Sunday, October 10, 2021

Safe Third Country Agreements and the Availability of Other Rescuers

Former President Trump signed safe third country agreements with Guatemala, Honduras, and El Salvador. On February 6, 2021, President Biden suspended former President Trump’s agreements with these Central American states. Safe third country agreements are bilateral or multilateral agreements between or among states that allow the return of asylum seekers to the first safe third country that the asylum seekers traveled through to have their applications for asylum adjudicated there. Under international law, migrants may have a right to emigrate and a right to seek asylum, but they do not necessarily have a right to choose where they resettle. Safe third country agreements serve certain purposes to ensure the efficient administration of international and domestic asylum law, but they also raise some important ethical and legal issues. 

One question to consider is whether the availability of other “safe” countries discharges or diminishes a particular state’s moral responsibility to adjudicate a claim for asylum. 

Under the 1951 Convention and 1967 Protocol relating to the status of refugees, article 1, a refugee is a person who, “owing to well-founded fear of being persecuted for reasons of race, religion, nationality, membership of a particular social group or political opinion, is outside the country of his nationality” and is unable for good reason or unwilling to return. We can describe a refugee as a person in need of rescue. Under article 33, a participating state cannot “expel or return (‘refouler’) a refugee in any manner whatsoever to the frontiers of territories where his life or freedom would be threatened on account of his race, religion, nationality, membership of a particular social group or political opinion.” Once a person steps on the shores of a safe country and seeks asylum, that country cannot send him or her away without adjudicating the person’s claim.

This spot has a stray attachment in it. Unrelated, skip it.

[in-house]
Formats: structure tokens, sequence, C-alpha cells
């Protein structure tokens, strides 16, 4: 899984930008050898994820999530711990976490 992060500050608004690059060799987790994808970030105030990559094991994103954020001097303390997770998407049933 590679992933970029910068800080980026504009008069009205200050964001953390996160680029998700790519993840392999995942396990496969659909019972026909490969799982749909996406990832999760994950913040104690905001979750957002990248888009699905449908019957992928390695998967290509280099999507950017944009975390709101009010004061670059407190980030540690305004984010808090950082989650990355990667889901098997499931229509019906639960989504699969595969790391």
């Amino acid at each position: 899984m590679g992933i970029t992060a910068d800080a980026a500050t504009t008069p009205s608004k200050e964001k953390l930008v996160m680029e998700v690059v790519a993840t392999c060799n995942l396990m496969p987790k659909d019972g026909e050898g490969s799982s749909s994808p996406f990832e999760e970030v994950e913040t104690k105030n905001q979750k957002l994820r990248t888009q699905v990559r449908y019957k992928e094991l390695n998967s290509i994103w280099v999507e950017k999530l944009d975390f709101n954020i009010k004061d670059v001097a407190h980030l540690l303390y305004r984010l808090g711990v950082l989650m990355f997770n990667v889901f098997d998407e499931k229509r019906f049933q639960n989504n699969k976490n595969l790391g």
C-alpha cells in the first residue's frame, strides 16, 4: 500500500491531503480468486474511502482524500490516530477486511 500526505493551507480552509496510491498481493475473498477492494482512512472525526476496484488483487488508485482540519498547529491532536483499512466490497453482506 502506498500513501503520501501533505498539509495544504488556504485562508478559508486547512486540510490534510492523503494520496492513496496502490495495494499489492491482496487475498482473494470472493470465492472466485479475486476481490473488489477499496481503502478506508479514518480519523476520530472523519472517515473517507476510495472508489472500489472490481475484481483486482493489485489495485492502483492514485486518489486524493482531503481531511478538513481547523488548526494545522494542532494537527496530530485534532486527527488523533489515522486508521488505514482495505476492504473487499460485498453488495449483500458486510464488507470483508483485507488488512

Consider the following hypothetical situation involving three states. State A borders state B and state B borders state C, but state A and C do not share any borders. State A is an outlaw state, using John Rawls’s term, and routinely engages in oppressive practices such as kidnapping and torturing political dissidents. Peter lives in state A and is a vocal opponent of the current government. Peter has reason to believe that officers of state A may knock on his doors at any moment and whisk him off for “questioning.” Under the cover of night, Peter and his family flee state A, secretly cross through state B by foot over the course of several weeks, and then step foot in state C seeking asylum. State B is a weak democratic state that is overrun by criminal elements. Peter believes that he and his family would not be safe in state B and, if caught there, may be returned to state A. There is a third safe country agreement between state B and C that allows state C to return migrants to state B. Under these facts, does state C have a moral responsibility to consider Peter’s claim of asylum?

This question brings to mind Peter Singer’s consideration of an objection to a duty to the global poor based on the availability of others. He says rhetorically, “Should I consider that I am less obliged to pull the drowning child out of the pond if on looking around I see other people, no further away than I am, who have also noticed the child but are doing nothing?” (Famine, Affluence, and Morality, Philosophy and Public Affairs 1(3) (1972): 229-243, 233). He also offers the following argument that an objector may make about giving aid.